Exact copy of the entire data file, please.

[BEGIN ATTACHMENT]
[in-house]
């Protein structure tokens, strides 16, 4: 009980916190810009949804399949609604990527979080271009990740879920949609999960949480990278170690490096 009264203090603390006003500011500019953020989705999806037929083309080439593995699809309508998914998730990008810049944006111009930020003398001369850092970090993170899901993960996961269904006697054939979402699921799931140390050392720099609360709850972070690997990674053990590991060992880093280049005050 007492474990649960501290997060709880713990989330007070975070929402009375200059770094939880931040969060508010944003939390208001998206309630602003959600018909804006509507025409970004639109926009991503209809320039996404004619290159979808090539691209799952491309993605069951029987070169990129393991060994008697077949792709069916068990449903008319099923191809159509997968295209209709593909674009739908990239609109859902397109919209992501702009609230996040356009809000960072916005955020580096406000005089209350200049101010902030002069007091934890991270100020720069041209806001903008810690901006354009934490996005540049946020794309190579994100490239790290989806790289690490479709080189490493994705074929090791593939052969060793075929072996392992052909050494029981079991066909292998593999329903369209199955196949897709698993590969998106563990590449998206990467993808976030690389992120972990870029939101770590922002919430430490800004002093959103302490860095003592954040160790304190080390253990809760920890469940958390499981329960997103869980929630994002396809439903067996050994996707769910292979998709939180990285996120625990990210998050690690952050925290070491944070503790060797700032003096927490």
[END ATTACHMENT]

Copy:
[in-house]
């Protein structure tokens, strides 16, 4: 009980916190810009949804399949609604990527979080271009990740879920949609999960949480990278170690490096 009264203090603390006003500011500019953020989705999806037929083309080439593995699809309508998914998730990008810049944006111009930020003398001369850092970090993170899901993960996961269904006697054939979402699921799931140390050392720099609360709850972070690997990674053990590991060992880093280049005050 007492474990649960501290997060709880713990989330007070975070929402009375200059770094939880931040969060508010944003939390208001998206309630602003959600018909804006509507025409970004639109926009991503209809320039996404004619290159979808090539691209799952491309993605069951029987070169990129393991060994008697077949792709069916068990449903008319099923191809159509997968295209209709593909674009739908990239609109859902397109919209992501702009609230996040356009809000960072916005955020580096406000005089209350200049101010902030002069007091934890991270100020720069041209806001903008810690901006354009934490996005540049946020794309190579994100490239790290989806790289690490479709080189490493994705074929090791593939052969060793075929072996392992052909050494029981079991066909292998593999329903369209199955196949897709698993590969998106563990590449998206990467993808976030690389992120972990870029939101770590922002919430430490800004002093959103302490860095003592954040160790304190080390253990809760920890469940958390499981329960997103869980929630994002396809439903067996050994996707769910292979998709939180990285996120625990990210998050690690952050925290070491944070503790060797700032003096927490």